Learn about public, private, hybrid, community, multitenancy, and single tenancy architectures.
- [Instructor] These days, cloud computing seems to be the big trend within our industry. With the promise of increased availability, higher resiliency, and unlimited elasticity, the cloud definitely can provide our organizations with a lot of advantages over traditional network architectures. But cloud computing can also bring a number of unique security challenges into our environments. To better understand these, we first have to look at the different types of cloud solutions and architectures that are currently available. There are six types of cloud options, public, private, hybrid, community, multi-tenancy, and single-tenancy.
The most common type of cloud architecture is the public cloud. Under this model, a service provider makes resources available to end users over the internet. There are numerous public cloud solutions available today, including those from Google, Microsoft, and Amazon. For example, Google Drive is a public cloud service that is offered both on a free and a pay for use model. Public clouds can often be an inexpensive way for an organization to gain a required service both quickly and efficiently.
The second option is a private cloud. This service requires that a company creates its own cloud environment that only it can utilize as an internal enterprise resource. With a private cloud, your organization is responsible for the design, implementation, and operation of the cloud resources and the service that host them. For example, the U.S. government runs a private cloud for use by different organizations within the government, but my company and yours can't get access to it like we could with Google Drive.
Generally, a private cloud is chosen when security is more important than cost to the organization. A hybrid cloud solution combines the benefits of both the public cloud and the private cloud options. Under this architecture, some resources are developed and operated by the organization itself, like a private cloud would be. But the organization may also utilize some publicly available resources where it outsources services to another service provider, like a public cloud does. Because of the mixture of the private and public cloud resources, strict rules should be applied for what type of data is hosted in each portion of the hybrid cloud.
For example, any confidential information should be hosted in the organization's private cloud portion only. The fourth option is a community cloud. Under this model, the resources and cost are shared among several different organizations who have a common service need. This is similar to taking several private clouds and connecting them together. The security challenge here, though, is that each organization may have their own security controls. Remember, if you connect your network to another network, you inherit all their security risks as well.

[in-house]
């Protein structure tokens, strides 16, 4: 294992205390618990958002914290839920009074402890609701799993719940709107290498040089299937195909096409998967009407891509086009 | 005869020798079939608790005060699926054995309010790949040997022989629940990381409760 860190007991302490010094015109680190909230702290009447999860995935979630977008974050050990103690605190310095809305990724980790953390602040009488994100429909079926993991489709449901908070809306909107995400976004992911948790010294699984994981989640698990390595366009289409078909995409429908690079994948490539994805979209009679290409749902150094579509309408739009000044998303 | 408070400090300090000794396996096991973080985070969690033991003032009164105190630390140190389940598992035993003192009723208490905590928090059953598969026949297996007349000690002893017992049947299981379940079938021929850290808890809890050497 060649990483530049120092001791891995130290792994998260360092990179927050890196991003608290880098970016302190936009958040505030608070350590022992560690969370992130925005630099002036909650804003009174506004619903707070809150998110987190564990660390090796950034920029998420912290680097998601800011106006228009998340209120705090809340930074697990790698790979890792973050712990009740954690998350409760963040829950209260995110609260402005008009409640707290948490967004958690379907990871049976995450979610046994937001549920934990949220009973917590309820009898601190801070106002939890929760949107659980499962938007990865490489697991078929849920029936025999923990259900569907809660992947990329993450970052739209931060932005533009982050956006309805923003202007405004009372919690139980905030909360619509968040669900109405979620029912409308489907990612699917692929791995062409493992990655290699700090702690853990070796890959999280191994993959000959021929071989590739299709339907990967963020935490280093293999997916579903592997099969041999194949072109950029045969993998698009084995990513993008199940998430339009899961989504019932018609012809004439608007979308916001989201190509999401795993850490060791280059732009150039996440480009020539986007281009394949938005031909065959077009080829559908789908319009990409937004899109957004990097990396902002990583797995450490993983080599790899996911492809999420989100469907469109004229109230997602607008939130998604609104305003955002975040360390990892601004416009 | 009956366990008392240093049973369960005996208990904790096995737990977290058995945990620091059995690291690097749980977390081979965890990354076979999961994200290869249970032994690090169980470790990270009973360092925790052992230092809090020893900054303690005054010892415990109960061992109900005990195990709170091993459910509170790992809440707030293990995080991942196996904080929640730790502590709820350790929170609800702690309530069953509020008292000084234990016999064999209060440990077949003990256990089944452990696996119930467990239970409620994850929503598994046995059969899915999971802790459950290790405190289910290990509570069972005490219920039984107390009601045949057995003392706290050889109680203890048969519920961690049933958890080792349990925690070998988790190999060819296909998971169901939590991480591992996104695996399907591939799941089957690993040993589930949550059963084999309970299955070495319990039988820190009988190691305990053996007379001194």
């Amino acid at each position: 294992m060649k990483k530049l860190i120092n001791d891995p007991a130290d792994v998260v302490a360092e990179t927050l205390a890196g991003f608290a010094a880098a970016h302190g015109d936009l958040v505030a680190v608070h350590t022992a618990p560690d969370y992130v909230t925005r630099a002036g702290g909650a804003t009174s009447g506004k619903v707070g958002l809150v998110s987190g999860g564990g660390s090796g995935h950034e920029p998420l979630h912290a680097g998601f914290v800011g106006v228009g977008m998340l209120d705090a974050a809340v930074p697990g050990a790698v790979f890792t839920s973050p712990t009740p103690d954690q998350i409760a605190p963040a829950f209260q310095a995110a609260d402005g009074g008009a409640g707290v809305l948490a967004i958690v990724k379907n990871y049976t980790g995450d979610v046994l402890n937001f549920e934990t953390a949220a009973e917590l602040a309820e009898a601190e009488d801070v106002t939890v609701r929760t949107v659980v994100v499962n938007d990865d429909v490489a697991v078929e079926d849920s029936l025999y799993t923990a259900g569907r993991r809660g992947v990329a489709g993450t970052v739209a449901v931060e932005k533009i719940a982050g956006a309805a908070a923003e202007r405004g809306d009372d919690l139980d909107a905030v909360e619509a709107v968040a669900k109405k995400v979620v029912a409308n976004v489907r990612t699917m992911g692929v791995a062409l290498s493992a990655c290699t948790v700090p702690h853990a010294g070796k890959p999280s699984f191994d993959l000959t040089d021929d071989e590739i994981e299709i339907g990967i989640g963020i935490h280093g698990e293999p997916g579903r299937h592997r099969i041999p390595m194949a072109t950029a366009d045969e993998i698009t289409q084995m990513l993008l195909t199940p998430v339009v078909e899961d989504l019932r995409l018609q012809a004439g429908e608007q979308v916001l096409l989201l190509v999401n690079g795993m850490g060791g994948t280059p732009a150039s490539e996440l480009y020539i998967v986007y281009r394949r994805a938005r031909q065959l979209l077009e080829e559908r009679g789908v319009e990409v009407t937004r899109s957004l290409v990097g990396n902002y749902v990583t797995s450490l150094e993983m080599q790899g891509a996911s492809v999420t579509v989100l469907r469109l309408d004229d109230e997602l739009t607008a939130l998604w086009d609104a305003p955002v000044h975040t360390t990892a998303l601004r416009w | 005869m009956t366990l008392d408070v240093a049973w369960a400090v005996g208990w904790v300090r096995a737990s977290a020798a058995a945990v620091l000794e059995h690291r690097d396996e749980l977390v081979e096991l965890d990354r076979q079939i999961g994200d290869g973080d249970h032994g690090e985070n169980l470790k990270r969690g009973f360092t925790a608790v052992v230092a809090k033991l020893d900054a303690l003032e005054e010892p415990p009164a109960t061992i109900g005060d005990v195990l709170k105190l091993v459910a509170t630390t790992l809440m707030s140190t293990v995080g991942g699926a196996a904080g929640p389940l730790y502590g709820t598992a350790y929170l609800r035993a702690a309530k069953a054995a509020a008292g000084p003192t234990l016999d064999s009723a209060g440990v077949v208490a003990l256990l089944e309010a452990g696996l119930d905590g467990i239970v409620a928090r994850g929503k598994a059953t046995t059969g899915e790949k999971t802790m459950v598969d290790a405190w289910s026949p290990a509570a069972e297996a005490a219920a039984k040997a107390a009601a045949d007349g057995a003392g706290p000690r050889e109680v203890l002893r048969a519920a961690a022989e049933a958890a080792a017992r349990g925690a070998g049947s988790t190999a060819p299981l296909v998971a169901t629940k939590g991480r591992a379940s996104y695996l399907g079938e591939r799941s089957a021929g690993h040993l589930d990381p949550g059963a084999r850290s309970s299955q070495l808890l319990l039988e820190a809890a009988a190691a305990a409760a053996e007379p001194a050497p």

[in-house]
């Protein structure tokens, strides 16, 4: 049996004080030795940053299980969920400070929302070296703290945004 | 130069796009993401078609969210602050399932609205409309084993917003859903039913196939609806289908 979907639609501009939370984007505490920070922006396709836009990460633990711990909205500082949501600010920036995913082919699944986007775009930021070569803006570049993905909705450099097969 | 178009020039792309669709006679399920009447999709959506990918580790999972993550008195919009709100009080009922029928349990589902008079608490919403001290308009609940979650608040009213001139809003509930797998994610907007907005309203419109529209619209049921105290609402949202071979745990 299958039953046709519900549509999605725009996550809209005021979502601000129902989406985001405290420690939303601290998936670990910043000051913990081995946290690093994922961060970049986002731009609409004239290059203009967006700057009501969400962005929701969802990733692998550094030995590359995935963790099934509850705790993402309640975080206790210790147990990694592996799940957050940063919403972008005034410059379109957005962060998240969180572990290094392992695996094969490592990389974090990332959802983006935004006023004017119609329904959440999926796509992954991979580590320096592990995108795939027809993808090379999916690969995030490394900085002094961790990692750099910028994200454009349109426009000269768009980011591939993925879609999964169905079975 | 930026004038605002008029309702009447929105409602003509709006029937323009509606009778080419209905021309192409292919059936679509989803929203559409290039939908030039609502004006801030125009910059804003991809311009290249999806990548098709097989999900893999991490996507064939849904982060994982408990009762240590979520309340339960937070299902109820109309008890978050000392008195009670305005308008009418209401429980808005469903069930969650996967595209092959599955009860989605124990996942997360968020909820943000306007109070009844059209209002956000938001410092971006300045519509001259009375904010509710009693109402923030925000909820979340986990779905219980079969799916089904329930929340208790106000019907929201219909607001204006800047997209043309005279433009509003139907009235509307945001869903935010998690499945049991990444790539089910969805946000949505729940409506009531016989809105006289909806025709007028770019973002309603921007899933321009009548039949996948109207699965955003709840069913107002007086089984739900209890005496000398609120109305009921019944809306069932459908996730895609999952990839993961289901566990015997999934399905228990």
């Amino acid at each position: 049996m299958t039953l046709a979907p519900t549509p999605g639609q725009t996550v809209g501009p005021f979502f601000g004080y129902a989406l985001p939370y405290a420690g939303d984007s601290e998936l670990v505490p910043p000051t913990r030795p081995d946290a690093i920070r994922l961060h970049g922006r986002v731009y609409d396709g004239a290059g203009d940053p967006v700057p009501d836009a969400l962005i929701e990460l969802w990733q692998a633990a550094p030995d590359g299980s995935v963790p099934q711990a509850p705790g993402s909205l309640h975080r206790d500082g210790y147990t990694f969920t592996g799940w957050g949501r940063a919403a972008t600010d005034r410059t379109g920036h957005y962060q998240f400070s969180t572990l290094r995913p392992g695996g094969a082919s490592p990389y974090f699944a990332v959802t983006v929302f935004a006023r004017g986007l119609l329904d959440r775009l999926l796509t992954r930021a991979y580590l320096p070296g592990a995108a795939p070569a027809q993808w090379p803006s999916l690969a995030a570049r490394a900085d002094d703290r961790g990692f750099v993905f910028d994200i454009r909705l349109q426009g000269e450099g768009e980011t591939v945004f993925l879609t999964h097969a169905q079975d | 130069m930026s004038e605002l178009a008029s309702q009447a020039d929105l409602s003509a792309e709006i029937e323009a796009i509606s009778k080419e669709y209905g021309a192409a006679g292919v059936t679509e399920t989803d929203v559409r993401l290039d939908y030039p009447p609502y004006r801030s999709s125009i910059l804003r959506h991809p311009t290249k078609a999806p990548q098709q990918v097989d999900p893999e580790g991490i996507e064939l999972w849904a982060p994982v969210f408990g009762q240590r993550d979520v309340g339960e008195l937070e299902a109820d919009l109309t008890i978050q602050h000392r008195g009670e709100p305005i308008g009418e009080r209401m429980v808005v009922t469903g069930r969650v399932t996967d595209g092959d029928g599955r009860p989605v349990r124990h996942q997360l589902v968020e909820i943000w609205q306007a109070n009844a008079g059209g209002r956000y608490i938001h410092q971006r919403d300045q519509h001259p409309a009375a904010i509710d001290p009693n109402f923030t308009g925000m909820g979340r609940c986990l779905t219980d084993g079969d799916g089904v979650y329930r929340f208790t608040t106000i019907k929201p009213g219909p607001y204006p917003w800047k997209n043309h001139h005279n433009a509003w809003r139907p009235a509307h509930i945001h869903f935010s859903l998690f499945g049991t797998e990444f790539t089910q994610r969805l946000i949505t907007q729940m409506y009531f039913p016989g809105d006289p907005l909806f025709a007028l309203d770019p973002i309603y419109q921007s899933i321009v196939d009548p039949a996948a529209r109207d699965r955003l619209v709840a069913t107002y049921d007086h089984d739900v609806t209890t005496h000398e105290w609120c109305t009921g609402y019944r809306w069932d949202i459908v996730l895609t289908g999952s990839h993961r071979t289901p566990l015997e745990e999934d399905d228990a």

This doesn't change just because we moved into the cloud. There are two other models that you should be aware of when dealing with cloud computing. The first is the multi-tenancy model. Under this model, the same resources are used by multiple organizations. This allows for a large gain in efficiency because most organizations don't use all of the capacity of a single server or a set of servers. But when two or more organizations share the same resource, there are some security concerns. For example, if your website is hosted on a shared server with 20 other customers, and one of those customers becomes the victim of a denial of service attack, that entire service will be undergoing the same attack.
This is just one of the dangers and risks assumed under a multi-tenancy model. To combat the risk assumed under the multi-tenancy model, there's also a single-user model called single-tenancy. Under this model, a single organization is assigned to a particular resource. Because of this, the organization's information is separated from other companies and hosted on individual use servers. Because the way this is designed, single-tenancy is much less efficient than multi-tenancy, and it also is more expensive because it requires more hardware to run properly.
So, which of the six models, or combination of these models is right for your organization? Well, that really depends on your security needs, your cost restrictions, and your risk tolerance. It's generally cheapest to use a multi-tenancy solution with a public cloud model. But this also increases the risk to your information's confidentiality and availability. As with many things we consider as security practitioners, there is no single right answer. Instead, it's our job to weigh the benefits and the drawbacks in each of these models and then decide on the right one based on our organization's needs and security concerns.
- Adapting data flow security to changing business needs
- Provisioning and deprovisioning resources
- Security and privacy considerations of storage integration
- Integrating the cloud and virtualization into the secure enterprise architecture
- Identity proofing and identity propagation
- Integrating cryptographic techniques into the secure enterprise architecture
- Cryptocurrency and blockchain
- Mobile device encryption considerations
- Integrating secure communications and collaboration solutions